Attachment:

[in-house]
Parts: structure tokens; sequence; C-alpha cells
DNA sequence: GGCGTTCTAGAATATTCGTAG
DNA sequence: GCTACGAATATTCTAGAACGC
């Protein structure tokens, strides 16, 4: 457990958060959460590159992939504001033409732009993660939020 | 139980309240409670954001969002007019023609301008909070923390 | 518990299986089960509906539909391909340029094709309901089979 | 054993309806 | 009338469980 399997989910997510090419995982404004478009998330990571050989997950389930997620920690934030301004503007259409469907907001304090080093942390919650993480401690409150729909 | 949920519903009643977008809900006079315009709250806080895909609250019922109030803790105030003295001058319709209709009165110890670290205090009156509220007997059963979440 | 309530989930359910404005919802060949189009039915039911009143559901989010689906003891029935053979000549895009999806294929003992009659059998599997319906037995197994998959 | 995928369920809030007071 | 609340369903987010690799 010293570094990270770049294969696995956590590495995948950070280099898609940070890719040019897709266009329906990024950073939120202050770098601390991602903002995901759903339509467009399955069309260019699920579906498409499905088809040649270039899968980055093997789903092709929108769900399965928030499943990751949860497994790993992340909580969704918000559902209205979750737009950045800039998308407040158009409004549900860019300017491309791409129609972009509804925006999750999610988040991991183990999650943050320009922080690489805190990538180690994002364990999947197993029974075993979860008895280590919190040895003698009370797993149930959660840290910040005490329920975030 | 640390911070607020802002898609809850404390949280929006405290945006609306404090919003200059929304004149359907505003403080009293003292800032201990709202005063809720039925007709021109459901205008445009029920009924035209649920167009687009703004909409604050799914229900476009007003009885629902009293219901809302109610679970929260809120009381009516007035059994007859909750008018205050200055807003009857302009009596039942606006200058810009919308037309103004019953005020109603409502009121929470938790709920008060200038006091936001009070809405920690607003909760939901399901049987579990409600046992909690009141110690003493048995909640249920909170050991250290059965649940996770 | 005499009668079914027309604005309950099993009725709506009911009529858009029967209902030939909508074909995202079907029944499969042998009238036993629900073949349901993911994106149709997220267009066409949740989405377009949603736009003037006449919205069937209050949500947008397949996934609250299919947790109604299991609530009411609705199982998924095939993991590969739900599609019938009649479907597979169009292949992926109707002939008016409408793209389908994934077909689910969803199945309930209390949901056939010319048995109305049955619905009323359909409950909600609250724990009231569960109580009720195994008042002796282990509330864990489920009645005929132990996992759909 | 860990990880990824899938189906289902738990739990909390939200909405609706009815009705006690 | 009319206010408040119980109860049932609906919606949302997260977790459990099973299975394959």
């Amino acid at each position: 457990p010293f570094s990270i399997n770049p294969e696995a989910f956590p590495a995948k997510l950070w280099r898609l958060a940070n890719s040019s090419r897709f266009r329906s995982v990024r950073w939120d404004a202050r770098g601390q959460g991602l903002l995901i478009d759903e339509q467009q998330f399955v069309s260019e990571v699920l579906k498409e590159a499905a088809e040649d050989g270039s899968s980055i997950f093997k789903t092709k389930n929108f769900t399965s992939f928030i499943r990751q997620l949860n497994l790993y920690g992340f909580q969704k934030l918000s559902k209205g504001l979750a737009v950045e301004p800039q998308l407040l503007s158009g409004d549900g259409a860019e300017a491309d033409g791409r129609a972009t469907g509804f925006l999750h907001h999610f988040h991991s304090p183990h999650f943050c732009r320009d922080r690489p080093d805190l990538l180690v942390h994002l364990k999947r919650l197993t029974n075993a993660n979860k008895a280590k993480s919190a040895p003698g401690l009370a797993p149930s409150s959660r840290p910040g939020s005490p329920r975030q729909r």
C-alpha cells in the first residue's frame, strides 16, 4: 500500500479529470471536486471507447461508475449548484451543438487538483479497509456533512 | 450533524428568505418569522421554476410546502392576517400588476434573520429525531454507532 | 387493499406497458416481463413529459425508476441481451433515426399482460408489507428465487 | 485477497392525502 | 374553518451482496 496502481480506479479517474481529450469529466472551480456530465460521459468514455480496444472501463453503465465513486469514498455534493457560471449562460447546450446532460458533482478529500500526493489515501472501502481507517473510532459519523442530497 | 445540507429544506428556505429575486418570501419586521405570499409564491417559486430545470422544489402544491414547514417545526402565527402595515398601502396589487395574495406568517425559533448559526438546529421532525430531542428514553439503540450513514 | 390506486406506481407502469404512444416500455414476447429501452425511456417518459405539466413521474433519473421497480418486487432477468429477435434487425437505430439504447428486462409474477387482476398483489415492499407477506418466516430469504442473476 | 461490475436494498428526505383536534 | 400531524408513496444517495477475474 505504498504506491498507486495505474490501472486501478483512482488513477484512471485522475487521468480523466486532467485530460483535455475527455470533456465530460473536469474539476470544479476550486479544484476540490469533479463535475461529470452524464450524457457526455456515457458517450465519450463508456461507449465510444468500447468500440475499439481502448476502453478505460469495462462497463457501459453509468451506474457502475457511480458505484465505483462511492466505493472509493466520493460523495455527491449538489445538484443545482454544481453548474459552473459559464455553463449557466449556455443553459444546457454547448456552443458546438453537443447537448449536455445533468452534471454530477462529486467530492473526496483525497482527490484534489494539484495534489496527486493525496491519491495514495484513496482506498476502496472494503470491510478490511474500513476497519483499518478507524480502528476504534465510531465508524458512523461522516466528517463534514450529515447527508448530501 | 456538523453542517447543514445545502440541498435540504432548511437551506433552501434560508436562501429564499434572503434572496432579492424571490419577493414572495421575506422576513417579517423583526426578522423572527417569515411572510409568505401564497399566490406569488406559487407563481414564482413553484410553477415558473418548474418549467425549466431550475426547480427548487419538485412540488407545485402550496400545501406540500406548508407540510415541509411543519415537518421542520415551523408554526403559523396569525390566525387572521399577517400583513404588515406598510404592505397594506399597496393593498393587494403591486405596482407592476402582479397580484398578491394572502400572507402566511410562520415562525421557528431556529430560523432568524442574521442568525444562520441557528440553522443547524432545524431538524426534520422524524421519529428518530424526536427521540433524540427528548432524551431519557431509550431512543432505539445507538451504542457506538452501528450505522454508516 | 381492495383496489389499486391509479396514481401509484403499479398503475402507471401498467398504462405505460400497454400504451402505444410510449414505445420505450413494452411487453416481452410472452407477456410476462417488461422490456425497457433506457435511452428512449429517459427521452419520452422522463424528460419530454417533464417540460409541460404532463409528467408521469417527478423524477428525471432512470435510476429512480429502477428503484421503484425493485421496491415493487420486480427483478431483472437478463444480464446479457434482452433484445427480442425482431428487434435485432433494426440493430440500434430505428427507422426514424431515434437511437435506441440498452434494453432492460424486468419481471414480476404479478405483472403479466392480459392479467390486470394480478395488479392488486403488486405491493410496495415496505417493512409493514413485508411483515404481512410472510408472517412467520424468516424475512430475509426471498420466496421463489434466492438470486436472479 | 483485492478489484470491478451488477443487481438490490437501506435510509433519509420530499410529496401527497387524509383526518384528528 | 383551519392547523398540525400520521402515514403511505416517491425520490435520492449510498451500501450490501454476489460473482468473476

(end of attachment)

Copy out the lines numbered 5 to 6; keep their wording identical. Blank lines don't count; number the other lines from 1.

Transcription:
């Protein structure tokens, strides 16, 4: 457990958060959460590159992939504001033409732009993660939020 | 139980309240409670954001969002007019023609301008909070923390 | 518990299986089960509906539909391909340029094709309901089979 | 054993309806 | 009338469980 399997989910997510090419995982404004478009998330990571050989997950389930997620920690934030301004503007259409469907907001304090080093942390919650993480401690409150729909 | 949920519903009643977008809900006079315009709250806080895909609250019922109030803790105030003295001058319709209709009165110890670290205090009156509220007997059963979440 | 309530989930359910404005919802060949189009039915039911009143559901989010689906003891029935053979000549895009999806294929003992009659059998599997319906037995197994998959 | 995928369920809030007071 | 609340369903987010690799 010293570094990270770049294969696995956590590495995948950070280099898609940070890719040019897709266009329906990024950073939120202050770098601390991602903002995901759903339509467009399955069309260019699920579906498409499905088809040649270039899968980055093997789903092709929108769900399965928030499943990751949860497994790993992340909580969704918000559902209205979750737009950045800039998308407040158009409004549900860019300017491309791409129609972009509804925006999750999610988040991991183990999650943050320009922080690489805190990538180690994002364990999947197993029974075993979860008895280590919190040895003698009370797993149930959660840290910040005490329920975030 | 640390911070607020802002898609809850404390949280929006405290945006609306404090919003200059929304004149359907505003403080009293003292800032201990709202005063809720039925007709021109459901205008445009029920009924035209649920167009687009703004909409604050799914229900476009007003009885629902009293219901809302109610679970929260809120009381009516007035059994007859909750008018205050200055807003009857302009009596039942606006200058810009919308037309103004019953005020109603409502009121929470938790709920008060200038006091936001009070809405920690607003909760939901399901049987579990409600046992909690009141110690003493048995909640249920909170050991250290059965649940996770 | 005499009668079914027309604005309950099993009725709506009911009529858009029967209902030939909508074909995202079907029944499969042998009238036993629900073949349901993911994106149709997220267009066409949740989405377009949603736009003037006449919205069937209050949500947008397949996934609250299919947790109604299991609530009411609705199982998924095939993991590969739900599609019938009649479907597979169009292949992926109707002939008016409408793209389908994934077909689910969803199945309930209390949901056939010319048995109305049955619905009323359909409950909600609250724990009231569960109580009720195994008042002796282990509330864990489920009645005929132990996992759909 | 860990990880990824899938189906289902738990739990909390939200909405609706009815009705006690 | 009319206010408040119980109860049932609906919606949302997260977790459990099973299975394959």
């Amino acid at each position: 457990p010293f570094s990270i399997n770049p294969e696995a989910f956590p590495a995948k997510l950070w280099r898609l958060a940070n890719s040019s090419r897709f266009r329906s995982v990024r950073w939120d404004a202050r770098g601390q959460g991602l903002l995901i478009d759903e339509q467009q998330f399955v069309s260019e990571v699920l579906k498409e590159a499905a088809e040649d050989g270039s899968s980055i997950f093997k789903t092709k389930n929108f769900t399965s992939f928030i499943r990751q997620l949860n497994l790993y920690g992340f909580q969704k934030l918000s559902k209205g504001l979750a737009v950045e301004p800039q998308l407040l503007s158009g409004d549900g259409a860019e300017a491309d033409g791409r129609a972009t469907g509804f925006l999750h907001h999610f988040h991991s304090p183990h999650f943050c732009r320009d922080r690489p080093d805190l990538l180690v942390h994002l364990k999947r919650l197993t029974n075993a993660n979860k008895a280590k993480s919190a040895p003698g401690l009370a797993p149930s409150s959660r840290p910040g939020s005490p329920r975030q729909r």